The Hyundai i30 Sedan was set for a mid-life update, and Car Expert it’s understood it’s coming to Australia this year with a revamped model range.
The updated small sedan, which was recently spied in Korea, is expected to arrive in local showrooms in the second half of 2023.
A hybrid model could be an option for Australia, with Hyundai announcing last year it would bring two hybrids Down Under in 2023. One of them, the Kona hybrid, has already been confirmed.
This will be a late arrival for the electric powertrain, which has been offered since the beginning of this Avante/Elantra generation, as it is known in other markets.
The hybrid model uses a 1.6-liter four-cylinder engine paired with a 34kW electric motor, a 1.3kWh lithium-ion battery, and a six-speed dual-clutch automatic transmission.
Total output is 104kW of power and 265Nm of torque.
The hybrid model also features a multi-link rear suspension, as on the N Line model, before the rear torsion beam of the entry-level atmo 2.0-liter four.
US Environmental Protection Agency fuel economy figures have the hybrid sedan sipping 50mpg, or 4.7L/100km, on the combined city/highway cycle. Hyundai also advertised this figure in the Korean market.
With the same powertrain, the Kia Niro HEV achieves a claimed 4.0L/100km, while the rival Toyota Corolla hybrid sedan sips just 3.9L/100km.
Spy photos show typical changes of a mid-life update: revised headlights and taillights, restyled grille and bumpers and new wheel designs.
The I30 Sedan N, in particular, gets almost an Alfa Romeo telephone dial wheel.
But Hyundai’s mid-life updates have been known to be more significant than some other brands, and the camouflage on this tester could potentially mask more significant changes like a differently shaped grille or full-width headlight bars, a la the new Kona. , Grandeur and Staria.
There’s also a larger area allocated to the sensors for the i30 Sedan’s suite of active safety and driver assistance features, although the vehicle can already be had with new Hyundai safety equipment such as active blind spot and rear cross-traffic assist and lane keeping. .
What appears to be an internal bulletin from Korea, shared by Autospyindicates production of the updated model will begin there in March.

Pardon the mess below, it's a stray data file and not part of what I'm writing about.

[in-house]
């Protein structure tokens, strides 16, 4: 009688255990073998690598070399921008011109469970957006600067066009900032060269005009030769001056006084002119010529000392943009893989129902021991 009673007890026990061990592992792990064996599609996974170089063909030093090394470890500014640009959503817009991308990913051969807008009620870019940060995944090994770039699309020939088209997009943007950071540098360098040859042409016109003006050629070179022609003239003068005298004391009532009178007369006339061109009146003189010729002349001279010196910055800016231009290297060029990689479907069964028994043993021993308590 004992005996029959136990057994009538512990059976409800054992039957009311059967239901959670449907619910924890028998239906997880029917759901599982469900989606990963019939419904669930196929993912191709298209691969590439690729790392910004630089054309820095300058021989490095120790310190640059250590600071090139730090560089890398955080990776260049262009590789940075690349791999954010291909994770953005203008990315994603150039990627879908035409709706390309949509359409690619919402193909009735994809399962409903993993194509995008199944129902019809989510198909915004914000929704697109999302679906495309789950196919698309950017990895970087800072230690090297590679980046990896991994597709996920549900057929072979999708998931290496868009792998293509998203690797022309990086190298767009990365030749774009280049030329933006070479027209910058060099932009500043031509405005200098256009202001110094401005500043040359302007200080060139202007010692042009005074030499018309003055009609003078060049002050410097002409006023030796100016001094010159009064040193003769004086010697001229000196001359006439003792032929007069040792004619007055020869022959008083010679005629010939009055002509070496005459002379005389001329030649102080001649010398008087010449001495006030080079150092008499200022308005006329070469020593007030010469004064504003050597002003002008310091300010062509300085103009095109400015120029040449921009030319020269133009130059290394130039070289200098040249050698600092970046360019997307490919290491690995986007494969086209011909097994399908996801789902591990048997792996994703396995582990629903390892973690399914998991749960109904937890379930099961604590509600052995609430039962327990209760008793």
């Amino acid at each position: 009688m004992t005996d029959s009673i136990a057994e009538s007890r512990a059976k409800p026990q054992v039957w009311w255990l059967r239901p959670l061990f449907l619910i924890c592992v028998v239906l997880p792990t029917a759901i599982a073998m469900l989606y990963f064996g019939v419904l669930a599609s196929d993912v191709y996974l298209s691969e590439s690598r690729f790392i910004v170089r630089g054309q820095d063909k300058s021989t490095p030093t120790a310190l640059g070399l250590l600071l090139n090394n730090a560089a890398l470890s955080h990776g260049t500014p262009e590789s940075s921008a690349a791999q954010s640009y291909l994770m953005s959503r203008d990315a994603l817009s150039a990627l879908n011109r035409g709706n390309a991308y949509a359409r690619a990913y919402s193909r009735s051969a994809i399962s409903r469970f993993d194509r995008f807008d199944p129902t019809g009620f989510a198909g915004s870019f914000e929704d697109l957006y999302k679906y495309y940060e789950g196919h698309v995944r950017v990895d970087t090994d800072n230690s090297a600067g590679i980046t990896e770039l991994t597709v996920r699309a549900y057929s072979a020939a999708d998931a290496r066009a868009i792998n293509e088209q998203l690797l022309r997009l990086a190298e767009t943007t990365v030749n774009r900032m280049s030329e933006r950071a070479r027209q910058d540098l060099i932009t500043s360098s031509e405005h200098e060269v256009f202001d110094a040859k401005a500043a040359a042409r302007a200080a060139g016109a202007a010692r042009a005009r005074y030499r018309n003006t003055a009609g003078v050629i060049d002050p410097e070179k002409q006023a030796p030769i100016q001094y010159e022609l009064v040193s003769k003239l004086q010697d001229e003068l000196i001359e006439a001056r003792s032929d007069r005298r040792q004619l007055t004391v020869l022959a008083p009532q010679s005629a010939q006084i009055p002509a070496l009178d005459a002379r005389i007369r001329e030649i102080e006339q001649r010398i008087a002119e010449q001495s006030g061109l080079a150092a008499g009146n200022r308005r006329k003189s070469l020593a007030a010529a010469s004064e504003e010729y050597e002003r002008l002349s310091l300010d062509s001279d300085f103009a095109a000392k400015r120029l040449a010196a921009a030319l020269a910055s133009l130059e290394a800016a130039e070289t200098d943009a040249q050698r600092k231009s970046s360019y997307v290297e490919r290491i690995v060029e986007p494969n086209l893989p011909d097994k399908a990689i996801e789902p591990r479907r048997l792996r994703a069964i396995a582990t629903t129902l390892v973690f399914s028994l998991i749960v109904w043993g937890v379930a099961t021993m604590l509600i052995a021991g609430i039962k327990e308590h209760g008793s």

Australia now sources all i30 Sedan and hatchback models from Korea, barring the i30 N hatchback which originates from the Czech Republic.
While the future of the hatchback is far from certain, with Hyundai confirming the i30 N hatch will not see a second generation, the i30 Sedan is expected to see another generation – including as a hot N model.
“The I30 N is quite safe, at least the sedan version, so we will see the next generation car with a new petrol engine, as it is already in our long-range plans,” said executive technology advisor Albert Biermann.
“In Australia we are in a good position. Other markets like Europe are dreaming and there is a good chance there will be no more N combustion engine cars in some markets with Euro 7 regulations approaching.
“When we talk the CN EV part, it could be a hatchback at that time, but it may take some time to get there, to improve it.”
The N model is important to Hyundai in Australia. Our market is Hyundai’s third largest by volume for N vehicles, and the largest on a per capita basis.
Known as Avante in Korea and Elantra in most markets, Hyundai chose to call it the i30 Sedan in its latest generation even though it uses the newer K3 base than the i30 hatch.
The clever renaming has the advantage, however, of allowing the company to consolidate all hatch and sedan sales here, pushing Hyundai’s small car lineup closer to the Toyota Corolla.
Last year, Hyundai sold 21,166 i30s, behind the Corolla (25,284) but well ahead of the third-placed Kia Cerato (12,354).
MORE: It’s all Hyundai i30